Credit to Author: Marvin the Robot| Date: Thu, 23 Jan 2020 10:41:32 +0000
All good things must come to an end, and the time has finally come to say goodbye to Windows 7. As of January 14, 2020, Microsoft has officially stopped supporting the operating system, which means no more automatic (or requested) downloading and installation of updates and fixes, and no patching of new vulnerabilities.
That vulnerabilities abound in Windows 7 is beyond doubt — and not because Microsoft is bad at programming. Any operating system is a complex beast, consisting of myriad components and many millions of lines of code, so avoiding bugs is impossible without sacrificing speed and convenience. Cybercriminals will always be out there searching for vulnerabilities to exploit, infecting computers with malware, stealing data, taking control of systems, and so on.
In exceptional cases, developers do still patch vulnerabilities in outdated operating systems. However, getting that to happen takes something on the scale of a global pandemic. In 2017, for example, during the WannaCry rampage, Microsoft released updates including for the already discontinued Windows XP and Windows Server 2003.
That update fixed a vulnerability through which the malware had penetrated devices. However, most cyberattacks do not cause such a splash (and hence response from developers). Nevertheless, their relatively modest scale is no comfort to victims.
What to do with Windows 7
If Windows 7 is already installed on your computer, our simplest and best advice is to upgrade to Windows 10. Even if 7 is your soulmate, the current version of the operating system is more reliable — and peace of mind and data security are worth the couple of hours needed to install and get used to it.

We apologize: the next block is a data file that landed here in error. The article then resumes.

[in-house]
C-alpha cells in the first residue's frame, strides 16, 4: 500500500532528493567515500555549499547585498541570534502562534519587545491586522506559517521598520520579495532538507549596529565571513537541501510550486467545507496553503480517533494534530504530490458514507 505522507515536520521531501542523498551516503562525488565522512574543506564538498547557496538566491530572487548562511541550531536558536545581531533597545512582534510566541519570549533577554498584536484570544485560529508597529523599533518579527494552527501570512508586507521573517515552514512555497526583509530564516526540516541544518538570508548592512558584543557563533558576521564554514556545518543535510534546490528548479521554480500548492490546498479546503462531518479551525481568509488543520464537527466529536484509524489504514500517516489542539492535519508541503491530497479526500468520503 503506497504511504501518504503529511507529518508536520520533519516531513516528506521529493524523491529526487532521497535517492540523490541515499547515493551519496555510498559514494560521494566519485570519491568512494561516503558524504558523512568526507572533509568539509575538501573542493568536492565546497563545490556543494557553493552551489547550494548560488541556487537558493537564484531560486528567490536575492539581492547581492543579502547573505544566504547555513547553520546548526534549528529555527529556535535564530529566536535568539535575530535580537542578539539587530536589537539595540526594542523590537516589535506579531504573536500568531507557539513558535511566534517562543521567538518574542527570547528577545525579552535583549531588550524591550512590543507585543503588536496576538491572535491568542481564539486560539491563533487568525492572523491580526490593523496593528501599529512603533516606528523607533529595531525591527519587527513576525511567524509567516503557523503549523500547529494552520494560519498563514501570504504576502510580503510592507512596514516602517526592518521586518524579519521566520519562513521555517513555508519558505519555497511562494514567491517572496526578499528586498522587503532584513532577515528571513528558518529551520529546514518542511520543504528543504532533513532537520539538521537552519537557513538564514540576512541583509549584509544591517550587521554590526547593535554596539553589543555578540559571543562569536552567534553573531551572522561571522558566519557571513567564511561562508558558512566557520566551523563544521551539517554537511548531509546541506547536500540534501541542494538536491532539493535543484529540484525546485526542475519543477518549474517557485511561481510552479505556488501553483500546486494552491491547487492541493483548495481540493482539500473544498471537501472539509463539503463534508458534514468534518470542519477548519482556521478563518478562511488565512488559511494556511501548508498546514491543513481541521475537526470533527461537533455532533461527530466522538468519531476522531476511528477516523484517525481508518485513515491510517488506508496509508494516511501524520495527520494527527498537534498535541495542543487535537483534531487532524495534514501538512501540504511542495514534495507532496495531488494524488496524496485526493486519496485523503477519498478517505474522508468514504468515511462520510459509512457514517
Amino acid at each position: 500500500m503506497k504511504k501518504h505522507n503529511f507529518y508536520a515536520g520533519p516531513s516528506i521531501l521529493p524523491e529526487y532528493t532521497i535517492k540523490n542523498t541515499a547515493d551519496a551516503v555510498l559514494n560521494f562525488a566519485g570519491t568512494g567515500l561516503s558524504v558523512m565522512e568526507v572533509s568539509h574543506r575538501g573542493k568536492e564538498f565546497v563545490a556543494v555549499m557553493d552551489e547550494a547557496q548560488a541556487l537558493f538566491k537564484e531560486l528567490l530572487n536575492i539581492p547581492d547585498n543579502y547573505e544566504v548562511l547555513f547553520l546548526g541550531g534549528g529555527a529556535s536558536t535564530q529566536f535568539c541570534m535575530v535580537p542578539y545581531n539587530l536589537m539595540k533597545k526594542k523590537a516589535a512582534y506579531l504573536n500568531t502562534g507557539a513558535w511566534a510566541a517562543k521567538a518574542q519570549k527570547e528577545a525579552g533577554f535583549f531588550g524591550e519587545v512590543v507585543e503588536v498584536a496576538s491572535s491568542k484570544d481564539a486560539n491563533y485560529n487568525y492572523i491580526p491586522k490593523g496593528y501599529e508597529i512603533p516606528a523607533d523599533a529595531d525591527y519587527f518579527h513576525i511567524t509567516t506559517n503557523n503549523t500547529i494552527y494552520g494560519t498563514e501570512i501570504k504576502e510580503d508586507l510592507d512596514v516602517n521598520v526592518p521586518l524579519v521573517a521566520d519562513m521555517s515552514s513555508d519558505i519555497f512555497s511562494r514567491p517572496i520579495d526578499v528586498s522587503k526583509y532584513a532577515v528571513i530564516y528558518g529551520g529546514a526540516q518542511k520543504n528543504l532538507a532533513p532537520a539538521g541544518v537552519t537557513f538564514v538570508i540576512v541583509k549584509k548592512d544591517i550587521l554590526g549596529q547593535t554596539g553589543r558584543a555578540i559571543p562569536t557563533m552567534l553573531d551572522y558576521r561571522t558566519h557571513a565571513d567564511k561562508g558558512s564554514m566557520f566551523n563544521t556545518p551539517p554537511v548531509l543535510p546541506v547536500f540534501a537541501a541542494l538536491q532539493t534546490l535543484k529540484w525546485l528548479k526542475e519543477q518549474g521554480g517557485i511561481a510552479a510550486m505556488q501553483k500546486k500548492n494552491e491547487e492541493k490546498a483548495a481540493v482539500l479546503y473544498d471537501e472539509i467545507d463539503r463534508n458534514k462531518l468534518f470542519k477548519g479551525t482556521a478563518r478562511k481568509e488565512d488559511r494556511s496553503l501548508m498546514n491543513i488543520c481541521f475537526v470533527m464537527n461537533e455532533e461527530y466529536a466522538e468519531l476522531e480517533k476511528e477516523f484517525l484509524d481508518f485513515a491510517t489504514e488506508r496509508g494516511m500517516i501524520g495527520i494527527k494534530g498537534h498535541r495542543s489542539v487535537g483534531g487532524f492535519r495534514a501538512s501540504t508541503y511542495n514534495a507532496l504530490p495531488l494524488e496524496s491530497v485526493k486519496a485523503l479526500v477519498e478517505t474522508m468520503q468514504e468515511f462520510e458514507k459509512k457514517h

If for some reason you can’t upgrade to Windows 10 — hardware or software compatibility issues — and must stick with Windows 7, you will have to take charge of security yourself. First off, you need protection that blocks the exploitation of unpatched vulnerabilities.
Kaspersky security solutions include Kaspersky Exploit Prevention, which prevents the exploitation of previously unknown bugs. It was this technology that enabled us to detect several zero-day vulnerabilities in Windows, including CVE-2018-8589, CVE-2019-0797, and CVE-2019-0859.
- Open settings by clicking the gear in the bottom left corner of the application.
- Go to Protection.
- Select System Watcher.
- Under Automatic Exploit Protection, select the Monitor attempts to perform unauthorized operations checkbox.
- Select what to do with suspicious actions. On an unsupported system, blocking is the best option.